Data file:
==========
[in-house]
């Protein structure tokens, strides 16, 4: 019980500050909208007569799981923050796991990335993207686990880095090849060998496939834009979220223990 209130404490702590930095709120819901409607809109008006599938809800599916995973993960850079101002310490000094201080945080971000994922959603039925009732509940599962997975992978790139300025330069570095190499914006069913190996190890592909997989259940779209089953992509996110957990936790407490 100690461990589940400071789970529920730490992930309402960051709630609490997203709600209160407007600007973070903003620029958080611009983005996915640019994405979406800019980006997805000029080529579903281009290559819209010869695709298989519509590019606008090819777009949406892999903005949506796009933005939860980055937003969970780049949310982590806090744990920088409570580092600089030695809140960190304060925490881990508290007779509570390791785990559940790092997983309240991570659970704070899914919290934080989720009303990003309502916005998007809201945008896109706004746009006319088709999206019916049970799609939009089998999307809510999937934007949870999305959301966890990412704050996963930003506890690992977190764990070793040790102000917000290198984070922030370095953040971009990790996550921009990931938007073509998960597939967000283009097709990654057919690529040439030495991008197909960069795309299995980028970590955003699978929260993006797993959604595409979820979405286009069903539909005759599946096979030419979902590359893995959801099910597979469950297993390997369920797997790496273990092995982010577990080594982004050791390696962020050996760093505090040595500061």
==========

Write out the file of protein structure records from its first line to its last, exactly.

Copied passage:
[in-house]
């Protein structure tokens, strides 16, 4: 019980500050909208007569799981923050796991990335993207686990880095090849060998496939834009979220223990 209130404490702590930095709120819901409607809109008006599938809800599916995973993960850079101002310490000094201080945080971000994922959603039925009732509940599962997975992978790139300025330069570095190499914006069913190996190890592909997989259940779209089953992509996110957990936790407490 100690461990589940400071789970529920730490992930309402960051709630609490997203709600209160407007600007973070903003620029958080611009983005996915640019994405979406800019980006997805000029080529579903281009290559819209010869695709298989519509590019606008090819777009949406892999903005949506796009933005939860980055937003969970780049949310982590806090744990920088409570580092600089030695809140960190304060925490881990508290007779509570390791785990559940790092997983309240991570659970704070899914919290934080989720009303990003309502916005998007809201945008896109706004746009006319088709999206019916049970799609939009089998999307809510999937934007949870999305959301966890990412704050996963930003506890690992977190764990070793040790102000917000290198984070922030370095953040971009990790996550921009990931938007073509998960597939967000283009097709990654057919690529040439030495991008197909960069795309299995980028970590955003699978929260993006797993959604595409979820979405286009069903539909005759599946096979030419979902590359893995959801099910597979469950297993390997369920797997790496273990092995982010577990080594982004050791390696962020050996760093505090040595500061």